JAMA Guide to Statistics and Methods
September 1, 2015

Missing DataHow to Best Account for What Is Not Known

Author Affiliations
  • 1Center for Policy and Research in Emergency Medicine, Department of Emergency Medicine, Oregon Health and Science University, Portland
  • 2Department of Emergency Medicine, Harbor–UCLA Medical Center, Torrance
  • 3Los Angeles Biomedical Research Institute, Torrance, California
  • 4David Geffen School of Medicine, University of California, Los Angeles

Copyright 2015 American Medical Association. All Rights Reserved. Applicable FARS/DFARS Restrictions Apply to Government Use.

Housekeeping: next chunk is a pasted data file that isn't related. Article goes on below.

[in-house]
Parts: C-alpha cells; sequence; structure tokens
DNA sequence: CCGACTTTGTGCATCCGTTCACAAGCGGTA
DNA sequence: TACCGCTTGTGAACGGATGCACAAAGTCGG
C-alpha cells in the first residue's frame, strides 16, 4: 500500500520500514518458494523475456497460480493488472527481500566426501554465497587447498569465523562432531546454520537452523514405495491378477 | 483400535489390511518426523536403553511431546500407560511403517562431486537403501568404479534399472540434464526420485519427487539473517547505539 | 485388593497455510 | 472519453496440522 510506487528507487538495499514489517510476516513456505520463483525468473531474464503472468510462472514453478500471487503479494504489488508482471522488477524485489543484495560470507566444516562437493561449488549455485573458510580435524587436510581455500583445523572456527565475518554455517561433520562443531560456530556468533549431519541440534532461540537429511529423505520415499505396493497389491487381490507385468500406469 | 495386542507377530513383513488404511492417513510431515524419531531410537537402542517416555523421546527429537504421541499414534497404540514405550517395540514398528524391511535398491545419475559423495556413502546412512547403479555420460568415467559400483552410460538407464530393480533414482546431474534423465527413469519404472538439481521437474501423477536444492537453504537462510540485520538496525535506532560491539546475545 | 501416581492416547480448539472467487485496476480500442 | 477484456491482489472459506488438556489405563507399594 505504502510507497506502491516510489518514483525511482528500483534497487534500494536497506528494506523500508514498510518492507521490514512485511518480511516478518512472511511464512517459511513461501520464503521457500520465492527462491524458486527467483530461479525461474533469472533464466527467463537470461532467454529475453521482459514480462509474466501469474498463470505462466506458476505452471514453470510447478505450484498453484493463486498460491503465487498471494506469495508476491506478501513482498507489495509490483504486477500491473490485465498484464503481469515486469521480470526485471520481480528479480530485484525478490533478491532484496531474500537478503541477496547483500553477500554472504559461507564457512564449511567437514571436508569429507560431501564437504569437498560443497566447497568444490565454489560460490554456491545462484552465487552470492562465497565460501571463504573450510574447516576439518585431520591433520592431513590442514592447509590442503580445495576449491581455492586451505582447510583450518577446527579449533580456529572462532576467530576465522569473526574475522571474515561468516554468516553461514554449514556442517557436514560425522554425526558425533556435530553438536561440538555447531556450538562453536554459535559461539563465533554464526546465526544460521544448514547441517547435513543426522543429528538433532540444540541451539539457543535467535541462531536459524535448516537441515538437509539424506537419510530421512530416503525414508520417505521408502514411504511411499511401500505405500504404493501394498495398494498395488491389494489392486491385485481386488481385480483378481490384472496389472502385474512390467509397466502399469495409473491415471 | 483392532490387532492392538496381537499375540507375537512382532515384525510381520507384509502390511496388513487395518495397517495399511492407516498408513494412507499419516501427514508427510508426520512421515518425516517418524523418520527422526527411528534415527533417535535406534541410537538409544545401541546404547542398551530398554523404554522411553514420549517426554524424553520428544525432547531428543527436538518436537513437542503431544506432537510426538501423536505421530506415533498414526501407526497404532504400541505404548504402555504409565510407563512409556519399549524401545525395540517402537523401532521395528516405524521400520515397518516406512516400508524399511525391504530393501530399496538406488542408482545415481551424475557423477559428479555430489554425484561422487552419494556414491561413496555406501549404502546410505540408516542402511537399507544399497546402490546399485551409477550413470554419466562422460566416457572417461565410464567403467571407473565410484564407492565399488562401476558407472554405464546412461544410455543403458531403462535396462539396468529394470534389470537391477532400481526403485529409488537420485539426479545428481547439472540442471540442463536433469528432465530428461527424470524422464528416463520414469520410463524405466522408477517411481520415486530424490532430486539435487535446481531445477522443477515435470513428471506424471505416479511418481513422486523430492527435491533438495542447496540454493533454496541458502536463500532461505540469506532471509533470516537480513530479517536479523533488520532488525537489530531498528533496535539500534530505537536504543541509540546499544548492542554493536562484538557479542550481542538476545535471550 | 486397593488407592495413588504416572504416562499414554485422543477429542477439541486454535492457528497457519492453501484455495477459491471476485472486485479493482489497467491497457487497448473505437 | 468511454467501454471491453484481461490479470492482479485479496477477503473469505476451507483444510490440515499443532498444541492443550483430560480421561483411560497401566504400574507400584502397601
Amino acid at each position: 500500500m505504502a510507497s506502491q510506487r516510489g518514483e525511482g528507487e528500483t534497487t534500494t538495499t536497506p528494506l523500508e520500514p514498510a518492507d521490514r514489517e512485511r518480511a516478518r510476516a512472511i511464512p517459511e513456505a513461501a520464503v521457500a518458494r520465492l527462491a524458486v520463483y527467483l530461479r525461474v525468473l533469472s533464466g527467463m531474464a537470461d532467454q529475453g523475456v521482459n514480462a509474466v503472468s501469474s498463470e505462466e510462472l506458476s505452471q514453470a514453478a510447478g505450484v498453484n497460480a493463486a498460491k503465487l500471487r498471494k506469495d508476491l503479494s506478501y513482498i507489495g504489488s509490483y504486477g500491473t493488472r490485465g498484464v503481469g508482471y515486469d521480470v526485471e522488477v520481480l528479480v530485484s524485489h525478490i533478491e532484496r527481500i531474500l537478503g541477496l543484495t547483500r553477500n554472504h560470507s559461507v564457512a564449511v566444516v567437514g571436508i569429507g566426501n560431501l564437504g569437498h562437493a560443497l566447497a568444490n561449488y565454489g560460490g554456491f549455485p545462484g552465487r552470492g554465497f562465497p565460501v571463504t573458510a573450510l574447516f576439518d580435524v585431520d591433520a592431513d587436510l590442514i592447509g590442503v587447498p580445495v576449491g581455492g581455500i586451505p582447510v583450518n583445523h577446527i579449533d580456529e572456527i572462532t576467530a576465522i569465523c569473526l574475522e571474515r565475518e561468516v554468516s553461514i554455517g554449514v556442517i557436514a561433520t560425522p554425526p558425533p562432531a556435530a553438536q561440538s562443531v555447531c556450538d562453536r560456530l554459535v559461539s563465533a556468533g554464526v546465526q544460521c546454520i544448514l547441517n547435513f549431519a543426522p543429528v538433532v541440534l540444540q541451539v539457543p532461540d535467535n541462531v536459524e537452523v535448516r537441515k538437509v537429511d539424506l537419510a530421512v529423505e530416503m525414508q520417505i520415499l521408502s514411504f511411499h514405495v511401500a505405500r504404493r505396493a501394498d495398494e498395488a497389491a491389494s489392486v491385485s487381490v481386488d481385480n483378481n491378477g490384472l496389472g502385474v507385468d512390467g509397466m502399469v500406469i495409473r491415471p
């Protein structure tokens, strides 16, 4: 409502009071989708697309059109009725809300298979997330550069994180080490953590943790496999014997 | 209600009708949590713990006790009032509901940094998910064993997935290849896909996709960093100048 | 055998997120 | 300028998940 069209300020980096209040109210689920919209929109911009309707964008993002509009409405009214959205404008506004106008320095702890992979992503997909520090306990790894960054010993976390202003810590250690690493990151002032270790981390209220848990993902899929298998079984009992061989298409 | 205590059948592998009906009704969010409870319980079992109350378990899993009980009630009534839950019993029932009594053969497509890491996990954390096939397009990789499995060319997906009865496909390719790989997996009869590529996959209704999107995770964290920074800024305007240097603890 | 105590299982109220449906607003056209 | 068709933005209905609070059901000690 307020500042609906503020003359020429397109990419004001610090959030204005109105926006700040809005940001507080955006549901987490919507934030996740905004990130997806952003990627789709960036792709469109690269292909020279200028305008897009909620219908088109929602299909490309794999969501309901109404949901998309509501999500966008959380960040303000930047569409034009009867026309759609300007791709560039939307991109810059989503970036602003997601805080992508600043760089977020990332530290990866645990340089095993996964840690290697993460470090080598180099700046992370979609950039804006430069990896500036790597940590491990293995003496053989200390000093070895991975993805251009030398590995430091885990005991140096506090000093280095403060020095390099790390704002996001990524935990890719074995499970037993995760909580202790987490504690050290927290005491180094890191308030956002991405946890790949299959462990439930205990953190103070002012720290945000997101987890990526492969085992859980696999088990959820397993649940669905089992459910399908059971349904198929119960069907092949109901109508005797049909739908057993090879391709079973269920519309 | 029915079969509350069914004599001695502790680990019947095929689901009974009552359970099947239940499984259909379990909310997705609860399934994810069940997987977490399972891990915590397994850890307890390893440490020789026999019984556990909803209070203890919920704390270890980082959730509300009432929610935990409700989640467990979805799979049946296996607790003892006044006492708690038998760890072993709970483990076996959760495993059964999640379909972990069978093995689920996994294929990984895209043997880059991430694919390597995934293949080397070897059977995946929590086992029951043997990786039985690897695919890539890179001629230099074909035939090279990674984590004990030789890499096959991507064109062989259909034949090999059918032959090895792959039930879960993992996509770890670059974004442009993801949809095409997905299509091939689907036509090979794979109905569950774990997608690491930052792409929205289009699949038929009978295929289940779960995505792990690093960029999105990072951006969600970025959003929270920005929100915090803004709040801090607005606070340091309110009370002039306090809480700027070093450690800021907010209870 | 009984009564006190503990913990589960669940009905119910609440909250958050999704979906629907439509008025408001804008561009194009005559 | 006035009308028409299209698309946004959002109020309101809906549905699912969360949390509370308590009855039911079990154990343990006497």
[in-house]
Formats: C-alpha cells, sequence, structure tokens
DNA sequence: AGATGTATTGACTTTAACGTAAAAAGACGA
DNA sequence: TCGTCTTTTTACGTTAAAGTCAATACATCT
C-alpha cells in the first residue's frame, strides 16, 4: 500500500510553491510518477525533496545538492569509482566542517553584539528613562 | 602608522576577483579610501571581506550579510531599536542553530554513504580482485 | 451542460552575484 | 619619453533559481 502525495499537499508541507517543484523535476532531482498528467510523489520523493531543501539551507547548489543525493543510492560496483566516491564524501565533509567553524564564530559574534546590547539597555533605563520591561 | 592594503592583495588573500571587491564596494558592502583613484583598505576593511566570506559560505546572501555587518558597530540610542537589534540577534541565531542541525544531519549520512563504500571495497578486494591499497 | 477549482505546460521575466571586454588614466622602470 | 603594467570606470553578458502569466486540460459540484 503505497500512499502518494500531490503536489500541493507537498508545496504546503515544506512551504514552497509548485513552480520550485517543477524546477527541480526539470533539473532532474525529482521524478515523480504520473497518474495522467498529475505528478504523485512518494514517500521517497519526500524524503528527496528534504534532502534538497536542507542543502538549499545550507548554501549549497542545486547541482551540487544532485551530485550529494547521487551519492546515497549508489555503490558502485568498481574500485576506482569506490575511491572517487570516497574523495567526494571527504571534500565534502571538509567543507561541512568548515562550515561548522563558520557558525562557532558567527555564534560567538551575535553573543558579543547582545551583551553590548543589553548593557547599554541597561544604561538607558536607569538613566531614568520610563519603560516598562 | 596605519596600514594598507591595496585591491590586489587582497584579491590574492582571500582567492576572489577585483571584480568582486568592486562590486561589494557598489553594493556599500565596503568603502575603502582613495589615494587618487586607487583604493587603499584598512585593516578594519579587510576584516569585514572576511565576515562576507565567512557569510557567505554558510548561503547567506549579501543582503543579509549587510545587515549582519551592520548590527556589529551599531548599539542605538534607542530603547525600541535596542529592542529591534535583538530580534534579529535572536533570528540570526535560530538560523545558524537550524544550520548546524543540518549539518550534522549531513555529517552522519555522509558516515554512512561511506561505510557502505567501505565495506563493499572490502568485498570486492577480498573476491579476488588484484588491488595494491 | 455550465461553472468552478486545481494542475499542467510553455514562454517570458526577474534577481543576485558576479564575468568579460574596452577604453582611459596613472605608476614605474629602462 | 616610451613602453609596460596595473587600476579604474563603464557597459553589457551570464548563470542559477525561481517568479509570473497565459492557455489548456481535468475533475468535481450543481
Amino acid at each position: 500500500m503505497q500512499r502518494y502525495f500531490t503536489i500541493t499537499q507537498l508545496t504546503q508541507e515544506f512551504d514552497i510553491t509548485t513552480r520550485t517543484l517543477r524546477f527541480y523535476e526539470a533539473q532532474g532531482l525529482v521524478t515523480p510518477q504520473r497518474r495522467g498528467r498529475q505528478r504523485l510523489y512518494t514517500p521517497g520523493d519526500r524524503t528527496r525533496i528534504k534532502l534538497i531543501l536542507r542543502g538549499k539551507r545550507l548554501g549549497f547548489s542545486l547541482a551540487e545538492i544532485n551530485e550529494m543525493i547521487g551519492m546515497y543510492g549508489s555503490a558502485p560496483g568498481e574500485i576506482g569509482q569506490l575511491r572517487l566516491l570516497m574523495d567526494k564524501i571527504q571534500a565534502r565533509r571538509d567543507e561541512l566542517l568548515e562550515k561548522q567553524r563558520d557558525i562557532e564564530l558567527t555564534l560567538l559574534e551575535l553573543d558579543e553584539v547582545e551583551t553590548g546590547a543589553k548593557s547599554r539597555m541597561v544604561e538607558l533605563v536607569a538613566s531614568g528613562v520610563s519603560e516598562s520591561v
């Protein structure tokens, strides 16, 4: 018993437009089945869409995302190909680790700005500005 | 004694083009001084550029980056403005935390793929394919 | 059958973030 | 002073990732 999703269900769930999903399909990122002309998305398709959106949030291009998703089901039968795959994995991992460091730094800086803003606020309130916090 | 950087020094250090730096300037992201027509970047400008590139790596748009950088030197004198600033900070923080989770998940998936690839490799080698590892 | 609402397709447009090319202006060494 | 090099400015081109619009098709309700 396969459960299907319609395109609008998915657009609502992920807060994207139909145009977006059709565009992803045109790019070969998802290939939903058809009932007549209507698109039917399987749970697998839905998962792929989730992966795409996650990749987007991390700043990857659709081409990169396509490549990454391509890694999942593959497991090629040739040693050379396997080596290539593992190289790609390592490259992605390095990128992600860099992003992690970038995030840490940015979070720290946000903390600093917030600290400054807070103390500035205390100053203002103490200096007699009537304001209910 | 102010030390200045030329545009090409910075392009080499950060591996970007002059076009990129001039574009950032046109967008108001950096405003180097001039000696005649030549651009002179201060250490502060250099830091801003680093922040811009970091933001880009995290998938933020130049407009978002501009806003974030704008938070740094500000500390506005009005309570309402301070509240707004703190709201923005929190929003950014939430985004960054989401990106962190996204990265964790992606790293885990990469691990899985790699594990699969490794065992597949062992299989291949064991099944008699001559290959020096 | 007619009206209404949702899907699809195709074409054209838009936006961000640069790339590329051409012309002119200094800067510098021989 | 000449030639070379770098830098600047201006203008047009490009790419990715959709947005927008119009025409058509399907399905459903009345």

JAMA. 2015;314(9):940-941. doi:10.1001/jama.2015.10516

Missing data are common in clinical research, particularly for variables requiring complex, time-sensitive, resource-intensive, or longitudinal data collection methods. However, even seemingly readily available information can be missing. There are many reasons for “missingness,” including missed study visits, patients lost to follow-up, missing information in source documents, lack of availability (eg, laboratory tests that were not performed), and clinical scenarios preventing collection of certain variables (eg, missing coma scale data in sedated patients). It is particularly challenging to interpret studies when primary outcome data are missing. However, many methods commonly used for handling missing values during data analysis can yield biased results, decrease study power, or lead to underestimates of uncertainty, all reducing the chance of drawing valid conclusions.

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